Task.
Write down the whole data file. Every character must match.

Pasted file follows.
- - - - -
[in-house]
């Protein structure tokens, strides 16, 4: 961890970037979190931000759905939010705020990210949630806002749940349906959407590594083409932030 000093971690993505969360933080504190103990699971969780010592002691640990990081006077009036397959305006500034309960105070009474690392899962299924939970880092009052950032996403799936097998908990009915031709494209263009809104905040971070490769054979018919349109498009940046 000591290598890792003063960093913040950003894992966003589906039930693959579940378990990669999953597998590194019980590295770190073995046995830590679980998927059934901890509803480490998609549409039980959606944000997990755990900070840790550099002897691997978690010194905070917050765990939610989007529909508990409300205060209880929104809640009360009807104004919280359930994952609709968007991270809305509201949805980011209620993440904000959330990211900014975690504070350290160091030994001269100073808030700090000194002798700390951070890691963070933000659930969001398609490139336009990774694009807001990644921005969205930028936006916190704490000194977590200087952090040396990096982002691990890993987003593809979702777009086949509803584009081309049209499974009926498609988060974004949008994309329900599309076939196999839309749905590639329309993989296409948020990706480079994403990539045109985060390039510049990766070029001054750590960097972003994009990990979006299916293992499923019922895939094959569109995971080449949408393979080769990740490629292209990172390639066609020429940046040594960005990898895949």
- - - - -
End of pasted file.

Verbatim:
[in-house]
């Protein structure tokens, strides 16, 4: 961890970037979190931000759905939010705020990210949630806002749940349906959407590594083409932030 000093971690993505969360933080504190103990699971969780010592002691640990990081006077009036397959305006500034309960105070009474690392899962299924939970880092009052950032996403799936097998908990009915031709494209263009809104905040971070490769054979018919349109498009940046 000591290598890792003063960093913040950003894992966003589906039930693959579940378990990669999953597998590194019980590295770190073995046995830590679980998927059934901890509803480490998609549409039980959606944000997990755990900070840790550099002897691997978690010194905070917050765990939610989007529909508990409300205060209880929104809640009360009807104004919280359930994952609709968007991270809305509201949805980011209620993440904000959330990211900014975690504070350290160091030994001269100073808030700090000194002798700390951070890691963070933000659930969001398609490139336009990774694009807001990644921005969205930028936006916190704490000194977590200087952090040396990096982002691990890993987003593809979702777009086949509803584009081309049209499974009926498609988060974004949008994309329900599309076939196999839309749905590639329309993989296409948020990706480079994403990539045109985060390039510049990766070029001054750590960097972003994009990990979006299916293992499923019922895939094959569109995971080449949408393979080769990740490629292209990172390639066609020429940046040594960005990898895949």